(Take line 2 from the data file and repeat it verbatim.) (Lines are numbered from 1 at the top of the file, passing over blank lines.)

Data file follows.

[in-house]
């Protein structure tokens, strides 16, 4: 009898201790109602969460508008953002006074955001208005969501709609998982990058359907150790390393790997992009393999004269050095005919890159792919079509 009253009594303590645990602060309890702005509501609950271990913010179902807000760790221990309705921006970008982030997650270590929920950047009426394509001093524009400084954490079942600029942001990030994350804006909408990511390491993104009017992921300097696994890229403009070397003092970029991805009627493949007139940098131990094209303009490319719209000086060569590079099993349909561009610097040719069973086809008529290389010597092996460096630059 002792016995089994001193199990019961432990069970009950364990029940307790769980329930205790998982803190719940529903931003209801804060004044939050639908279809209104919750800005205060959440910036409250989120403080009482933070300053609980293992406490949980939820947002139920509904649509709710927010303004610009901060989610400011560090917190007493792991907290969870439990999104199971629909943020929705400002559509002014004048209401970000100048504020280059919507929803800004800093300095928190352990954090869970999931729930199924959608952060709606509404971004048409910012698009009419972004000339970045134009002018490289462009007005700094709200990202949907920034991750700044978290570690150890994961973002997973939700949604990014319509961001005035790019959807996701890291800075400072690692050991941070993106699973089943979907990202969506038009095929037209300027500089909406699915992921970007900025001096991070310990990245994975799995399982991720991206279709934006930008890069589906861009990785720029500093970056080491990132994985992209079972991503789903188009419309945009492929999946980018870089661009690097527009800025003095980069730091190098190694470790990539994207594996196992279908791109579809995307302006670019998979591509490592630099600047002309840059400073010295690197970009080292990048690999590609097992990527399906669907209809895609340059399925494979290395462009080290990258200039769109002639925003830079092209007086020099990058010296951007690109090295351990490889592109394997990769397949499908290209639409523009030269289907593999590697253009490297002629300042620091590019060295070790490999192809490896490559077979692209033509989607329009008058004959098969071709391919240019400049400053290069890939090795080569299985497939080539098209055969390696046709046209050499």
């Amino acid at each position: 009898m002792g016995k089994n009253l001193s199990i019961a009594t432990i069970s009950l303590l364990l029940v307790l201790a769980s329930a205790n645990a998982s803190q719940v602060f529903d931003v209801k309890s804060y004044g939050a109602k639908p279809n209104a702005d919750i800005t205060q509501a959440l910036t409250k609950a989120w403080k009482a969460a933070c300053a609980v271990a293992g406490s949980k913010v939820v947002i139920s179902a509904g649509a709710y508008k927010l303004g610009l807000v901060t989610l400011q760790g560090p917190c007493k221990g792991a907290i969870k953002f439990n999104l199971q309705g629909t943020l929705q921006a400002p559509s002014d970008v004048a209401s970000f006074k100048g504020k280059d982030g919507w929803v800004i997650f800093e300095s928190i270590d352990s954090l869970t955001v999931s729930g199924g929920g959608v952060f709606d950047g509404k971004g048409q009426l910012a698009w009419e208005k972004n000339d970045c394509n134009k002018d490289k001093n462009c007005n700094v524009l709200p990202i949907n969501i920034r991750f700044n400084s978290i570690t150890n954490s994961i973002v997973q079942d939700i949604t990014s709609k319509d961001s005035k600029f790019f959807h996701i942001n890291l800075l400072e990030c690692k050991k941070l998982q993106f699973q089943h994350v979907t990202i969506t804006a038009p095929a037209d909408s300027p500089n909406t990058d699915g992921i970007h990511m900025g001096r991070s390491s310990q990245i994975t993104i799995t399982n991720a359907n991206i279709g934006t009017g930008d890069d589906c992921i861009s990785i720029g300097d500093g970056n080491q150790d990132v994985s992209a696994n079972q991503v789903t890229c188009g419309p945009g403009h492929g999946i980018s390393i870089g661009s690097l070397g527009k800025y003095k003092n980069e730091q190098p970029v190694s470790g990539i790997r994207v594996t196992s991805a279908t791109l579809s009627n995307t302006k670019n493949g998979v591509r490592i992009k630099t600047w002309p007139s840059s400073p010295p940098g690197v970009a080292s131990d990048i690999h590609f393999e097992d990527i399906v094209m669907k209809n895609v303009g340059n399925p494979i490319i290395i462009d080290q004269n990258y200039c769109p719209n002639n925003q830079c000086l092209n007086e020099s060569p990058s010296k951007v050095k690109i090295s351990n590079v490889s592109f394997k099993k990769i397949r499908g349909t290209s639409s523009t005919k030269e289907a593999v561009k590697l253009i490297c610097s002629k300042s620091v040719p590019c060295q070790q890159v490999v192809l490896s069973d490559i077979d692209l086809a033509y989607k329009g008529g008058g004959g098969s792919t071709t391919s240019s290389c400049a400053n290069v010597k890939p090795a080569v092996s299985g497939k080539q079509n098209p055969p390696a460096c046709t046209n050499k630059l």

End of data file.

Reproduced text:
């Protein structure tokens, strides 16, 4: 009898201790109602969460508008953002006074955001208005969501709609998982990058359907150790390393790997992009393999004269050095005919890159792919079509 009253009594303590645990602060309890702005509501609950271990913010179902807000760790221990309705921006970008982030997650270590929920950047009426394509001093524009400084954490079942600029942001990030994350804006909408990511390491993104009017992921300097696994890229403009070397003092970029991805009627493949007139940098131990094209303009490319719209000086060569590079099993349909561009610097040719069973086809008529290389010597092996460096630059 002792016995089994001193199990019961432990069970009950364990029940307790769980329930205790998982803190719940529903931003209801804060004044939050639908279809209104919750800005205060959440910036409250989120403080009482933070300053609980293992406490949980939820947002139920509904649509709710927010303004610009901060989610400011560090917190007493792991907290969870439990999104199971629909943020929705400002559509002014004048209401970000100048504020280059919507929803800004800093300095928190352990954090869970999931729930199924959608952060709606509404971004048409910012698009009419972004000339970045134009002018490289462009007005700094709200990202949907920034991750700044978290570690150890994961973002997973939700949604990014319509961001005035790019959807996701890291800075400072690692050991941070993106699973089943979907990202969506038009095929037209300027500089909406699915992921970007900025001096991070310990990245994975799995399982991720991206279709934006930008890069589906861009990785720029500093970056080491990132994985992209079972991503789903188009419309945009492929999946980018870089661009690097527009800025003095980069730091190098190694470790990539994207594996196992279908791109579809995307302006670019998979591509490592630099600047002309840059400073010295690197970009080292990048690999590609097992990527399906669907209809895609340059399925494979290395462009080290990258200039769109002639925003830079092209007086020099990058010296951007690109090295351990490889592109394997990769397949499908290209639409523009030269289907593999590697253009490297002629300042620091590019060295070790490999192809490896490559077979692209033509989607329009008058004959098969071709391919240019400049400053290069890939090795080569299985497939080539098209055969390696046709046209050499």